Cockadoodle STFU!
July 20, 2009 5:13 AM   Subscribe

I need some earplugs to block out rooster crows while I sleep. Help!

The neighbors a couple houses over decided it would be just dandy to have a rooster. The damn thing crows day and night. I did talk to the neighbors and they don't care. They got the rooster to have fresh eggs. Yeah, dumb as a box of rocks.

What kind of earplugs would block out the crows? I've tried the orange foam plugs fom Walgreens and some 3M earplugs that looked the same and worked about as well which is to say not very. While low frequency sound is blocked the high frequency stuff comes through pretty loud and clear. Clear enough that I wish Hawkeye was here with his powers of persuasion.

Does anyone have any earplug recommendations so I can sleep again?
posted by @homer to Health & Fitness (21 answers total) 1 user marked this as a favorite
I bought a box of these at a hardware store and I love 'em. Given how long they last (I use them for a couple of months or until they get gucky) it looks like that's a lifetime supply.
posted by Chocolate Pickle at 5:45 AM on July 20, 2009

The best earplugs you can get are the kind where an audiologist takes a mould of your ear and then sends that away to have a custom plug made for you. But even so, they aren't that comfortable to sleep in, and they won't block out *all* the noise.

When I was sleeping in a rooster infested neighbourhood, I used to make a "sleepy time" play list and sleep with my ipod. It didn't go all night, but if I woke up at some point, I could always start it again and get back to sleep.

The good news is that if you are the kind of person who can sleep through other kinds of noise, you'll learn to sleep through this.
posted by carmen at 5:47 AM on July 20, 2009

I sleep with foam earplugs and have found that they work extremely well. I use "Mack's Ultra SafeSound Soft Foam Earplugs" from Target. It manages to block out the train line that I live next to, and keeps me from waking up when my cat breaks something. I can still hear sounds (like my alarm), but they are pretty easy to ignore. (FWIW, I got them for the cat, not the train. The L doesn't bother me at all. Hearing a glass break in the middle of the night scares me to death and is annoying to deal with... blocking out the sound lets me deal with the problem in the morning :)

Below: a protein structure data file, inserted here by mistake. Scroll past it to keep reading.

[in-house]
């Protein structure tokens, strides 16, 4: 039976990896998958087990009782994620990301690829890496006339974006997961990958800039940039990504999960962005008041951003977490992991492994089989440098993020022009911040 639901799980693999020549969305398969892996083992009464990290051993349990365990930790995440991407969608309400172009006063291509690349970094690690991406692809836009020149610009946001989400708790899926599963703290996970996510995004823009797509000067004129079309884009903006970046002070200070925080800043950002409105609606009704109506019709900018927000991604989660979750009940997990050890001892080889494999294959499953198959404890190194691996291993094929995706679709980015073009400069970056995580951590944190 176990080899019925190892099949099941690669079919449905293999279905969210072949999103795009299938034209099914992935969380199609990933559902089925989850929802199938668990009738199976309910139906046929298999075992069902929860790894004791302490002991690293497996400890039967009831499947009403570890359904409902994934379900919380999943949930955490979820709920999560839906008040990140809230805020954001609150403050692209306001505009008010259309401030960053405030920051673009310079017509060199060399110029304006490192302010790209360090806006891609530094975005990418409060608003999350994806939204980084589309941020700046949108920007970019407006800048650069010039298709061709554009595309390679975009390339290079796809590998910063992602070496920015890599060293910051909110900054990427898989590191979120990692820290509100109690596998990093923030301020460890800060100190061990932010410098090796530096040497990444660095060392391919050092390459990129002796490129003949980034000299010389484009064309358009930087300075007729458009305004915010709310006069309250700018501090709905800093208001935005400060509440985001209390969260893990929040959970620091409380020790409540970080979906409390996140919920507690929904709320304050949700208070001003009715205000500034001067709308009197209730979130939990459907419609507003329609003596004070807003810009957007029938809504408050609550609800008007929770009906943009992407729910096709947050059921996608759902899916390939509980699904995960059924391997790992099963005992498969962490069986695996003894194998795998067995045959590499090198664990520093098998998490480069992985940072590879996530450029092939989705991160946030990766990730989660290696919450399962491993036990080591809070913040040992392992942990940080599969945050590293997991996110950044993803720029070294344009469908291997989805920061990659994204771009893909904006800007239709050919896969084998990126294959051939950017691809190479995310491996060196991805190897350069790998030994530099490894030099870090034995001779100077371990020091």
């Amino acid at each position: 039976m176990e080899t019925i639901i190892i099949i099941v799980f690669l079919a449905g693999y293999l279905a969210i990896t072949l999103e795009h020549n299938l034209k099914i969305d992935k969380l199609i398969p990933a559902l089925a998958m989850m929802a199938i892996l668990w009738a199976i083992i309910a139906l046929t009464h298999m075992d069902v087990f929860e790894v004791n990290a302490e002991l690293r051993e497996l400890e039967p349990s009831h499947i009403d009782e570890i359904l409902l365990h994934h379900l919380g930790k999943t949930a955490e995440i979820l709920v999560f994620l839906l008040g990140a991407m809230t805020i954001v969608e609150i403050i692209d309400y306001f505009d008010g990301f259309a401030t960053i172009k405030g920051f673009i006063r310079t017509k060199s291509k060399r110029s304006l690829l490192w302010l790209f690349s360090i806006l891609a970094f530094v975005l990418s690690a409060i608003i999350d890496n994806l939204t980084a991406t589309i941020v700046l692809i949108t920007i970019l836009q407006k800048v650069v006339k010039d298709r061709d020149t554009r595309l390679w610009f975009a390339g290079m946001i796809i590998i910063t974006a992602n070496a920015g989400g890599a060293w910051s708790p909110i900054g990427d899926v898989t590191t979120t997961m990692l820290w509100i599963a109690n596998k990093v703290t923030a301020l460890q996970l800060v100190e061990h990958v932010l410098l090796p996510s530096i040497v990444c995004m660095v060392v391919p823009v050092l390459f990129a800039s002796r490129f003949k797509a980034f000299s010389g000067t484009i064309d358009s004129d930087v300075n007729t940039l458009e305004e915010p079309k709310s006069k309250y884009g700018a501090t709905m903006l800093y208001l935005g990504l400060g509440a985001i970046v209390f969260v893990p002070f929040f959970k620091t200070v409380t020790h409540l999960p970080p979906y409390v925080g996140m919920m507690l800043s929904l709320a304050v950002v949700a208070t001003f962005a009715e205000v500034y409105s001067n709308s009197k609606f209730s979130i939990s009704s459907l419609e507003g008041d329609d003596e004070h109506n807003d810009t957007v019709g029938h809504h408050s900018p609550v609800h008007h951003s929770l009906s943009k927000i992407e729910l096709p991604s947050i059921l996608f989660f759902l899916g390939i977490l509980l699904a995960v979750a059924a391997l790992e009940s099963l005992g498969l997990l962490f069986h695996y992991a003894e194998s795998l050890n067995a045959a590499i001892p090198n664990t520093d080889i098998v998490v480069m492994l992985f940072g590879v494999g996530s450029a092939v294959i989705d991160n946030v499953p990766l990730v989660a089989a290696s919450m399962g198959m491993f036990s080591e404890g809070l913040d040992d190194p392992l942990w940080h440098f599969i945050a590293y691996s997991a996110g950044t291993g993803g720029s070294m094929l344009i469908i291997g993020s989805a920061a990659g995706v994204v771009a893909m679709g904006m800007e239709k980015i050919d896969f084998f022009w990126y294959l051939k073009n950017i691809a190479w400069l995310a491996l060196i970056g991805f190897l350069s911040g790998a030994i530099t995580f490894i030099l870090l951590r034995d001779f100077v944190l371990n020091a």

Make sure you are inserting the earplugs correctly, a lot of people do this wrong and say they don't work. You have to put them all the way down your ear canal and wait for them to expand. Just pushing them in a little isn't going to work. It's an uncomfortable sensation at first, but you get used to it. (I feel ... naked ... when I sleep without my earplugs now.)

Anyway, I can't live without the earplugs. If you are inserting yours correctly and they don't block out enough sound to sleep, I pity you. (Next week on ask.mefi: "How can I covertly poison my neighbor's rooster?")
posted by jrockway at 5:48 AM on July 20, 2009 [1 favorite]

Response by poster: I live next to Metra tracks and near the 90/94 split with all the traffic noise that goes along and have no problem at all with those noises. For some reason I can't get used to this damn rooster. I do roll the plugs up and hold them in until they've fully expanded so I have that covered. I'll check out the foam plugs you guys mentioned. If anyone else has any ideas please reply!
posted by @homer at 5:55 AM on July 20, 2009

You might try your Walgreen's foam ones in conjunction with a white noise generator or a fan.
posted by heather-b at 6:01 AM on July 20, 2009 [1 favorite]